STA, 13 August 2019 - In the wake of severe criticism by farmers that the emergency law to cull bears and wolves does not bring results, changes facilitating a faster reduction of the wolf population were agreed at a high-profile meeting Environment Minister Simon Zajc hosted at his ministry on Tuesday.
From now on, the Forest Service and the Institute for Nature Conservation will allow that wolves are killed in the entire areas where a pack of wolves lives.
At the moment, wolf culling is limited to the meadows which domestic animals use as pastures, a rule making the culling very hard and has been challenged by hunters.
Zajc explained, speaking to the press after the meeting, the solution was in line with the emergency law, which was passed in June.
A change to the system of emergency culling of wolves was also agreed to allow the Environment Agency to initiate emergency culling whenever a farmer has reported their domestic animals were attacked.
So far, the initiative has had to come from other stakeholders, most often from the Forest Service.
Nevertheless, the Forest Service and the Institute for Nature Conservation will still have to decide whether the culling is justified.
Zajc believes the two biggest obstacles to the emergency law bringing results have been removed.
Under the emergency law, hunters can kill eleven wolves and 175 bears, with the respective populations estimated at around 1,000 and at nearly 90.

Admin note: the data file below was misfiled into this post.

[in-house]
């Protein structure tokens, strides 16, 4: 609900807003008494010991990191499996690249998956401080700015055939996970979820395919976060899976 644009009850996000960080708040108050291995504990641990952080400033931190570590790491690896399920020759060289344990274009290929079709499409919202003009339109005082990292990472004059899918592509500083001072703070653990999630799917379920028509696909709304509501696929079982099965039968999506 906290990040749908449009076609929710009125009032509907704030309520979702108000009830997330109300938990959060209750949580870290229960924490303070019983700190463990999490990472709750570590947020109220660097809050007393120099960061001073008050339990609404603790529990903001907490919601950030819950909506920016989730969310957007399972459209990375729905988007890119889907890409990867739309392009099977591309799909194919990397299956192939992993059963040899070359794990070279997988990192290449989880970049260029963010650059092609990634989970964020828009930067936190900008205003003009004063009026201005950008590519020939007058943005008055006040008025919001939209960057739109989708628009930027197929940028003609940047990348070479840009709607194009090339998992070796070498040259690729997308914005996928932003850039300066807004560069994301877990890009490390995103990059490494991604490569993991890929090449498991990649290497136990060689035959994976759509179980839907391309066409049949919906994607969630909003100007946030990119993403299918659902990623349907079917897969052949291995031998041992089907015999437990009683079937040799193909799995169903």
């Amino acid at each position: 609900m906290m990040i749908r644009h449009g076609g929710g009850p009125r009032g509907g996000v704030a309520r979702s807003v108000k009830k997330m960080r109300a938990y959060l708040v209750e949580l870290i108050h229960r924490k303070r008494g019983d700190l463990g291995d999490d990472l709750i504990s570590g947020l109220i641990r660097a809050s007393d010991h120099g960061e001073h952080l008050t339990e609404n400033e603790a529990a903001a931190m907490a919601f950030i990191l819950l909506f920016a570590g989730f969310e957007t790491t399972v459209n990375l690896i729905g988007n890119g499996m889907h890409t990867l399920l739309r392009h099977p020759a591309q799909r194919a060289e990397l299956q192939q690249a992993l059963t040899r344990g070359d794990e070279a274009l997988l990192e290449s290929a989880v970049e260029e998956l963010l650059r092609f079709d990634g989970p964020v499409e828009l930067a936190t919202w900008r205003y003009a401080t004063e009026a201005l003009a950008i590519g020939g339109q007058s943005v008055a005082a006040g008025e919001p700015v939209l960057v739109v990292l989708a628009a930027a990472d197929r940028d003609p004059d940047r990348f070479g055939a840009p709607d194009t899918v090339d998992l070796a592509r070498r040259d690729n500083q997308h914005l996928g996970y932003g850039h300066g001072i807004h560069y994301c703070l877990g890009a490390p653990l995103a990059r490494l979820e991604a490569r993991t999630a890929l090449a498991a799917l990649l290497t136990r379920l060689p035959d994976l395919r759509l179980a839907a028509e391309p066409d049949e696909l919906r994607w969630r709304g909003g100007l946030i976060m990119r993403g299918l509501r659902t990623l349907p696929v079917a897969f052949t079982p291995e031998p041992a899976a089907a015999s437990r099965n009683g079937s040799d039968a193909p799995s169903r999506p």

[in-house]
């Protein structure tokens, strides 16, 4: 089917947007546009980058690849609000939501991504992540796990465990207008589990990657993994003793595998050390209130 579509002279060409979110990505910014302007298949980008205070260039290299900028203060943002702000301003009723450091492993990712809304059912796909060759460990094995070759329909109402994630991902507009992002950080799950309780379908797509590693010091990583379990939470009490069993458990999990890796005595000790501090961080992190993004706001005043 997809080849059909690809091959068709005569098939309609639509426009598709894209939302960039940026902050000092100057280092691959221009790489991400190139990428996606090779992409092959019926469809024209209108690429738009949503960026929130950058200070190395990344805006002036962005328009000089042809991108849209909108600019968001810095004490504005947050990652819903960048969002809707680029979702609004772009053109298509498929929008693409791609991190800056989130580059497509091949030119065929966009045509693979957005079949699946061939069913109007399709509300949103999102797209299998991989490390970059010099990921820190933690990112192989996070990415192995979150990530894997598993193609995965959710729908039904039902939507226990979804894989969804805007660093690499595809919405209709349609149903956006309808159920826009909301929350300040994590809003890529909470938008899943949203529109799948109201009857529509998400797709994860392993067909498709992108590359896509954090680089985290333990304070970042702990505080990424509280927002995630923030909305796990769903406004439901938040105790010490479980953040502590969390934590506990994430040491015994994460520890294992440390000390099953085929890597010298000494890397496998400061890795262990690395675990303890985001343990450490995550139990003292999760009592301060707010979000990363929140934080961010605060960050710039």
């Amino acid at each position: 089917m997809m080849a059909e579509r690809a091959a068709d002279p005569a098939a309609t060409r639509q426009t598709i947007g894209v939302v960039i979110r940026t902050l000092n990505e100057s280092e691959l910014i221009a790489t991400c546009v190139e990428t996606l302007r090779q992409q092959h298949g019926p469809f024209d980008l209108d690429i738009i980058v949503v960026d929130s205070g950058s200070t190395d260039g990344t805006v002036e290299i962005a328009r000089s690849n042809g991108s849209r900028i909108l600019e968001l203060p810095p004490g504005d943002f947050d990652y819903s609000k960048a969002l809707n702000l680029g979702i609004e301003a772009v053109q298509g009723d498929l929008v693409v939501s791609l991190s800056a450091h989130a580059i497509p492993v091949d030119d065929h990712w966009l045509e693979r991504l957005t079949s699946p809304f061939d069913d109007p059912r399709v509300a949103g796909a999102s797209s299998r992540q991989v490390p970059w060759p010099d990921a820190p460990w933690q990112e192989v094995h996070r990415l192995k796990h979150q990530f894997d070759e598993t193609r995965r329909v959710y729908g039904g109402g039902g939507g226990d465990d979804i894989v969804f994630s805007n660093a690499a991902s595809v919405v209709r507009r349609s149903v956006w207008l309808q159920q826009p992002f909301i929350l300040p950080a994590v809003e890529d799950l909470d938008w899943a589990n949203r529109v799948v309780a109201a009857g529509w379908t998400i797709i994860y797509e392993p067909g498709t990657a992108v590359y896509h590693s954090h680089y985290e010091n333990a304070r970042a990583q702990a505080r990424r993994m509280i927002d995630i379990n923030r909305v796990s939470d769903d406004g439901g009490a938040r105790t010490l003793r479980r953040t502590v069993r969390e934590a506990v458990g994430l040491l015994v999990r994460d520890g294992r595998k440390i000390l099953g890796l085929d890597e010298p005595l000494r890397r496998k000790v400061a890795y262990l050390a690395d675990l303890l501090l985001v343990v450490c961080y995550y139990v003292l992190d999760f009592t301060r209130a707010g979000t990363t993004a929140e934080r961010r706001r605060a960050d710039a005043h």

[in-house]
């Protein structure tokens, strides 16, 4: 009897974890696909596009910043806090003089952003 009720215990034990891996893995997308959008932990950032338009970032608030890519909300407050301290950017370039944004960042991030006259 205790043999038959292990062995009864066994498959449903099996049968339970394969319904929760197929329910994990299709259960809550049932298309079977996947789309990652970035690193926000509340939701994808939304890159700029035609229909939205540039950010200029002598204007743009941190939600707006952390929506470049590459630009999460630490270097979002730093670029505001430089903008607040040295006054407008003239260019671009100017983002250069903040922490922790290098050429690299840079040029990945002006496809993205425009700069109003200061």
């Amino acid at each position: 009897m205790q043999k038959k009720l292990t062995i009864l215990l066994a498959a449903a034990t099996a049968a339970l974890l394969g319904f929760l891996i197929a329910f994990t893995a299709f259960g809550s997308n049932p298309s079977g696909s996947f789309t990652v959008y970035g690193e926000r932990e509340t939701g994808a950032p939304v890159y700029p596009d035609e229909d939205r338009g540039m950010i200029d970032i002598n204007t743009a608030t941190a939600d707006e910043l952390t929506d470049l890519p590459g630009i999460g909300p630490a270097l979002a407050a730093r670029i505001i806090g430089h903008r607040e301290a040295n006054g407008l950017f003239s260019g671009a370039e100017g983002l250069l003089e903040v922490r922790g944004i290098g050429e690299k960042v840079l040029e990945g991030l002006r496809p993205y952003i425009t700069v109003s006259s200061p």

Today's meeting came after farmers urged the government at a protest on Saturday to bring the wolf population under control, arguing the new law was ineffective.
The meeting was attended by the representatives of the Forest Service, the Institute for Nature Conservation and the Hunters' Association, among others.
Representatives of the Farmers' Trade Union, who staged the rally on Saturday, did not attend, and Zajc rejected their call for his resignation.
He however announced new meeting for the coming months to come to agreement on how to comprehensively improve the management of wolf and bear populations.
Forest Service data shows that nearly 680 domestic animals, mostly sheep and goats, were attacked by the end of July, double the number from the same period last year.
Earlier in the day, the leader of the opposition People's Party (SLS), Marjan Podobnik, said his party would offer every hunter who kills a wolf in line with the law EUR 500.
He also criticised the rather strict provisions governing the reduction of the wolf population, saying hunters would not hunt in fear of high fines.
Podobnik explained that a wolf could only be killed if it could be proved that it had attacked animals several times.
While the attacks on domestic animals are a problems, the safety of people in rural areas is just as important, he told the press in Ljubljana.